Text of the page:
The Badaling Section of the Great Wall

After prevaricating for a while we decided on Badaling.  It is by far the easiest to get to and by dint of that fact will be the busiest. It will require the least effort to get up there as it is serviced by a cable car to get you to the main wall before you begin tackle the steep gradients of the wall itself.

We had considered the Jinshanling to Simatai walk but these were only accessible by private taxi or tour groups and we decided it would be better for us to share this experience with the Chinese rather than a bunch of other tourists. Despite the horrific pictures of visitors cramming the wall and packing the ramparts, we’d just have to see if our decision was a worthy one.

In the end we enjoyed every minute of our day at Badaling.  Yes it was packed to the battlements in the main sections leading from the  cable car,  yes there were lots of Chinese tourists around, but for us this made the day even more special.   It was also the cheapest way of doing the wall, although the cable car and wall entrance fee will set you back 125 Yuan (for the return journey) the train (or in our case the bus -see below) cost us only 12 Yuan each way.  Not bad to see one of the great wonders of the world – even if it can’t be seen from outer space, unless of course you have access to the zoom button on the spy satellites.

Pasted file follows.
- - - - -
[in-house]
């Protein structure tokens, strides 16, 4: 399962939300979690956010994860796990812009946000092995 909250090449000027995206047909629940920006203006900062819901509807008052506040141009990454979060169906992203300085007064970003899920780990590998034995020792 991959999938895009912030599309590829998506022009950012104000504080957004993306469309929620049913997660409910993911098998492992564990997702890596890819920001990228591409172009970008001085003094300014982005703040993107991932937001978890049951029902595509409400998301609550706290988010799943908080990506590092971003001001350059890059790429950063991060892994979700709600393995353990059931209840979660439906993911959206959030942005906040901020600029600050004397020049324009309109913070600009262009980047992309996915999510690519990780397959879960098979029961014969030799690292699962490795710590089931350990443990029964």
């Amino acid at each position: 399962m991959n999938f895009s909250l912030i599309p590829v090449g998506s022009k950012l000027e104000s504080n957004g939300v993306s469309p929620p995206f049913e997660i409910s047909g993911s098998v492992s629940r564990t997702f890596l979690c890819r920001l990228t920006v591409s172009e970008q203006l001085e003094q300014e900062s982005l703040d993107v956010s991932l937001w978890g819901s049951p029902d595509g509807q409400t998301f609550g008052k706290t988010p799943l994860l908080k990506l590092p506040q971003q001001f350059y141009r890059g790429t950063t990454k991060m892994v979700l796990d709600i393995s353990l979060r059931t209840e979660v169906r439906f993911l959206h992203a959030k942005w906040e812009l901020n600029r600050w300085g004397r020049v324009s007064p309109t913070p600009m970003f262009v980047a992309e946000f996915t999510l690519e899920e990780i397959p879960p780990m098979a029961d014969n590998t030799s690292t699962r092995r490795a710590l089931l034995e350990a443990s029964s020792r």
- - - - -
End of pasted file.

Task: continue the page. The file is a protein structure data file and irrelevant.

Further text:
Where to catch the bus from Beijing to Badaling Great Wall? Don’t get the Train to Badaling.

We had planned to get to Badaling by Train and checked the times both on seat61 rail blog and on the CNVOL website.  All stated there were early trains and we set the alarms for stupid o’ clock in order to get to the wall, hopefully just ahead of the main tourist buses.